South African auction house Strauss & Co has partnered with five of the country’s top wine producers to offer Africa’s first fine wine non-fungible tokens (NFT) on auction from 18-25 April. How we made it in Africa takes a closer look at the initiative and how wine NFTs work.
First things first. What is an NFT?
For those still struggling to wrap their heads around NFTs, here is another explainer. An NFT is a digital ownership certificate. It usually represents the ownership of something physical or digital. Recently, NFTs have become very popular for the ownership of digital artwork – in this case the NFT shows who the current owner of the artwork is, and also provides a link to the artwork itself. However, an NFT can also represent ownership of other digital items, such as a concert ticket or membership of an exclusive chatroom. NFTs can also be used to represent ownership of things in the real world, much like your car’s registration certificate is proof of its current owner.
An NFT lives on a global ledger of ownership called a blockchain. You own an NFT by having it in your blockchain wallet. If you purchase an NFT, you need a wallet in which to store it. Similarly, if you sell, ownership will transfer to the next owner’s wallet.
NFTs use a type of programmable ownership, and their rules can be set by their creators. For example, the NFT’s “smart contract” may require that each time the NFT is traded, 10% of the sales price goes to the artist who created the work, or to a charity of the creator’s choice. These rules are automatically enforced when an NFT is traded on online markets
How does a wine NFT work?
In a sense, the NFT itself is neither particularly interesting, nor of any real value – in the same way that your car registration certificate is a pretty boring read, on pretty cheap paper. However, the NFT may represent ownership of something valuable. For example, the NFT may give the holder full commercial rights to a digital artwork. The value of the artwork is determined by the open market, by what collectors are willing to pay for it. Similarly, an NFT that allows the holder to redeem a bottle of 1947 Château Doisy-Vedrines may be quite valuable, whereas one representing a bottle of supermarket plonk less so.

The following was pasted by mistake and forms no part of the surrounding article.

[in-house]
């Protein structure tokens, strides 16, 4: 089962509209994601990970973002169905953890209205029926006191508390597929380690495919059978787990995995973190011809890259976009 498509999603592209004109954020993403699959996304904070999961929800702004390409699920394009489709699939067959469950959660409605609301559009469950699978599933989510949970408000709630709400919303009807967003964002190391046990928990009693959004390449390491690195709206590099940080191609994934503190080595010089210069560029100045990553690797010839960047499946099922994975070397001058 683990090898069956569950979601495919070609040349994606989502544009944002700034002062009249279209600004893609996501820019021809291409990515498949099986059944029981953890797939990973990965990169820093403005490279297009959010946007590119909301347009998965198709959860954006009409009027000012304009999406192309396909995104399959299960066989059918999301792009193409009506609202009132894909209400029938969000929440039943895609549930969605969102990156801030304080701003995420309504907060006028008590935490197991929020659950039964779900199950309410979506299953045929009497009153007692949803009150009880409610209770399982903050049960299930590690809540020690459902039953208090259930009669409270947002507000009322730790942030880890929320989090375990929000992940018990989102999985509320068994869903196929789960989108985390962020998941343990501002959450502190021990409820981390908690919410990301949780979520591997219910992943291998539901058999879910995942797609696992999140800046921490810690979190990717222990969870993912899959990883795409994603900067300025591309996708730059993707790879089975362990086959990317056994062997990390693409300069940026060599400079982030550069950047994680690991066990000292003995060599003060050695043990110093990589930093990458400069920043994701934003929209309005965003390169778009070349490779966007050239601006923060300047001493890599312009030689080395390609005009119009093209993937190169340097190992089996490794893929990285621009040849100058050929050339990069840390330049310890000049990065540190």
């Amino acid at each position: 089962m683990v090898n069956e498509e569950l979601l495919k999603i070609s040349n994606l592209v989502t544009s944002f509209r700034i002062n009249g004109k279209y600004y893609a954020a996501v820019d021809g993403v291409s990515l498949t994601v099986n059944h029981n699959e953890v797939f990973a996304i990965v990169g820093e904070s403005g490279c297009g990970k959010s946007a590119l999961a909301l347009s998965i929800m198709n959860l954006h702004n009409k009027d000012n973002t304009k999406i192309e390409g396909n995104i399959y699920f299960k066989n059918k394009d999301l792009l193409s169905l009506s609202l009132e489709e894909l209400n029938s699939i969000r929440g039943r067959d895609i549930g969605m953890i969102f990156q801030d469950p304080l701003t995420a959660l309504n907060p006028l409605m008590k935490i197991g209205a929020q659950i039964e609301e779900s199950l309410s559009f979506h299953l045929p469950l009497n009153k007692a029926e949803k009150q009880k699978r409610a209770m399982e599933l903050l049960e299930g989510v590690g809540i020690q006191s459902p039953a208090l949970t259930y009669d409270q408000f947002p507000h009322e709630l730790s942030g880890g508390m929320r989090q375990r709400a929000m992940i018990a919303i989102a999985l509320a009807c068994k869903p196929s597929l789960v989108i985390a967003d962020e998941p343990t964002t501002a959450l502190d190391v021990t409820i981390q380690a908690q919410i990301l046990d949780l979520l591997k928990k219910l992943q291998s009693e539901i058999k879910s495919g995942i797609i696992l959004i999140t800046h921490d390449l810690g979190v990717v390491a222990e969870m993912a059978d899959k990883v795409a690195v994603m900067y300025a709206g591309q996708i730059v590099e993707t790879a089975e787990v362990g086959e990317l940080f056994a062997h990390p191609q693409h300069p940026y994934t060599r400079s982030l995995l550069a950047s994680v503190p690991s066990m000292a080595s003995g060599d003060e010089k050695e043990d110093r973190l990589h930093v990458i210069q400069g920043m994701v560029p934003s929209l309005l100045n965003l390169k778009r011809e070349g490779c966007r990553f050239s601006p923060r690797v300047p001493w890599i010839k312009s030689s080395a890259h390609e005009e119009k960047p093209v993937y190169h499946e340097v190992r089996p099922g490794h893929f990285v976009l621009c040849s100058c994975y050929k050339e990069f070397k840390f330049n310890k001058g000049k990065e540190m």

An NFT can represent ownership of a case of fine wine, and may indicate the wine’s name and vintage, and the cellar where the wine is stored. What makes NFTs attractive in this regard is that they can be collected and traded without the need for the cellar to keep track of the current owner – and without the wine ever leaving the cellar until it is ready to be drunk. And this makes the lots on offer at Africa’s first fine wine NFT auction by Strauss & Co all the more interesting.
Which wines are on offer through Strauss & Co’s wine NFT auction?
Capturing past, present and future vintages, these unique digital contracts encompass vertical collections of Klein Constantia Vin de Constance, Kanonkop Paul Sauer, Meerlust Rubicon, Mullineux Olerasay and Vilafonté Series C. Each NFT holds between 20 and 50 vintages, with collections from 66 to 288 bottles. Individual bottles within the NFT is also minted as an NFT, allowing for drinking or trading of single bottles at any time. The digital contract, stored on the polygon blockchain, includes all the provenance, pricing, transaction, sensorial and aging information. Once auctioned, the NFTs can be traded by the owner on any platform, increasing its liquidity and target market across the world.
The following wine NFTs are on auction:
Strauss Rubicon 80-34 NFT includes the first 50 vintages of Meerlust Rubicon in varying quantities to total 288 bottles. Meerlust Estate in Stellenbosch has been the pride of the Myburgh family since 1756, while the Bordeaux-inspired Rubicon was born in 1980. Estimates at R550,000 – R750,000 ($37,475 – $51,103)
Strauss Vin de Constance 86-27 NFT offers the first 40 vintages of Klein Constantia’s world-famous sweet wine made from Muscat de Frontignan. Vin de Constance is the re-creation of the legendary Constantia wine made in the 18th and 19th centuries, sought after by the likes of Napoleon, King George IV and King Louis Philippe. The NFT includes 1986 through to 2012 in 500ml bottles of varying quantities depending on their rarity. Estimates at R550,000 – R750,000 ($37,475 – $51,103)
Strauss Series C 03-27 NFT captures a six-bottle case from each of the first 25 years of Vilafonté, a partnership between Mike Ratcliffe and US wine royalty Zelma Long and Phil Freese. The consistently long-aging, fine wines have been high awarded, and Vilafonté was recently crowned ‘Outstanding Wine Producer’ and ‘Best Red Wine Producer of the Year’ by The International Wine and Spirits Competition. Estimates at R550,000 – R750,000 ($37,475 – $51,103)
Strauss Olerasay 1-20 includes the first 20 iterations of Mullineux Olerasay, the benchmark Chenin Blanc solera-style sweet wine. Established in 2007 by the husband-and-wife team, Chris and Andrea Mullineux have, in a very short space of time, established Mullineux as one of South Africa’s most celebrated producers. Estimates at R250,000 – R350,000 ($17,034 – $23,848)
Strauss Paul Sauer 00-25 spans all millennium vintages through to the 2025 release. The 66-bottle lot includes single bottles from 2000-2017 with a six-bottle case from 2018-2025. Paul Sauer is Kanonkop’s internationally acclaimed, long-aging Bordeaux blend. Estimates at R150,000 – R250,000 ($10,221 – $23,848)